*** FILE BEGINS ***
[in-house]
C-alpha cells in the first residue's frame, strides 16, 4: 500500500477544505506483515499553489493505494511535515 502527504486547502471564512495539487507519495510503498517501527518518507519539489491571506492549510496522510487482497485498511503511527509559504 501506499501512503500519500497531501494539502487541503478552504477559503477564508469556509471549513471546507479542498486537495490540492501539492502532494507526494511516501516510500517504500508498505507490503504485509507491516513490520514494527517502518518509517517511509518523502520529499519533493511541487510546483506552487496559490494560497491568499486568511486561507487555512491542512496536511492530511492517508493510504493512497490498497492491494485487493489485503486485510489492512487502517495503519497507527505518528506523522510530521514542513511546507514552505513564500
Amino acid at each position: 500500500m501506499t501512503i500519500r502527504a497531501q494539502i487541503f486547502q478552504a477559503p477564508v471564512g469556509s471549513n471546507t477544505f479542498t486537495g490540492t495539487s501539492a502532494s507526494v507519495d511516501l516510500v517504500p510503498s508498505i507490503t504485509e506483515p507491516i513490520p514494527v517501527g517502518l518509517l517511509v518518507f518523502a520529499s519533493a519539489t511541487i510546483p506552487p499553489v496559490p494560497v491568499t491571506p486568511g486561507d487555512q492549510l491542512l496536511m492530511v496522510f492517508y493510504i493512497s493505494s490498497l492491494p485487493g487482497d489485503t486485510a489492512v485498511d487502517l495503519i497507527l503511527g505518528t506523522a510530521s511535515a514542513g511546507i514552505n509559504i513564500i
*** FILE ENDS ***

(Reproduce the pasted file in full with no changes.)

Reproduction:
[in-house]
C-alpha cells in the first residue's frame, strides 16, 4: 500500500477544505506483515499553489493505494511535515 502527504486547502471564512495539487507519495510503498517501527518518507519539489491571506492549510496522510487482497485498511503511527509559504 501506499501512503500519500497531501494539502487541503478552504477559503477564508469556509471549513471546507479542498486537495490540492501539492502532494507526494511516501516510500517504500508498505507490503504485509507491516513490520514494527517502518518509517517511509518523502520529499519533493511541487510546483506552487496559490494560497491568499486568511486561507487555512491542512496536511492530511492517508493510504493512497490498497492491494485487493489485503486485510489492512487502517495503519497507527505518528506523522510530521514542513511546507514552505513564500
Amino acid at each position: 500500500m501506499t501512503i500519500r502527504a497531501q494539502i487541503f486547502q478552504a477559503p477564508v471564512g469556509s471549513n471546507t477544505f479542498t486537495g490540492t495539487s501539492a502532494s507526494v507519495d511516501l516510500v517504500p510503498s508498505i507490503t504485509e506483515p507491516i513490520p514494527v517501527g517502518l518509517l517511509v518518507f518523502a520529499s519533493a519539489t511541487i510546483p506552487p499553489v496559490p494560497v491568499t491571506p486568511g486561507d487555512q492549510l491542512l496536511m492530511v496522510f492517508y493510504i493512497s493505494s490498497l492491494p485487493g487482497d489485503t486485510a489492512v485498511d487502517l495503519i497507527l503511527g505518528t506523522a510530521s511535515a514542513g511546507i514552505n509559504i513564500i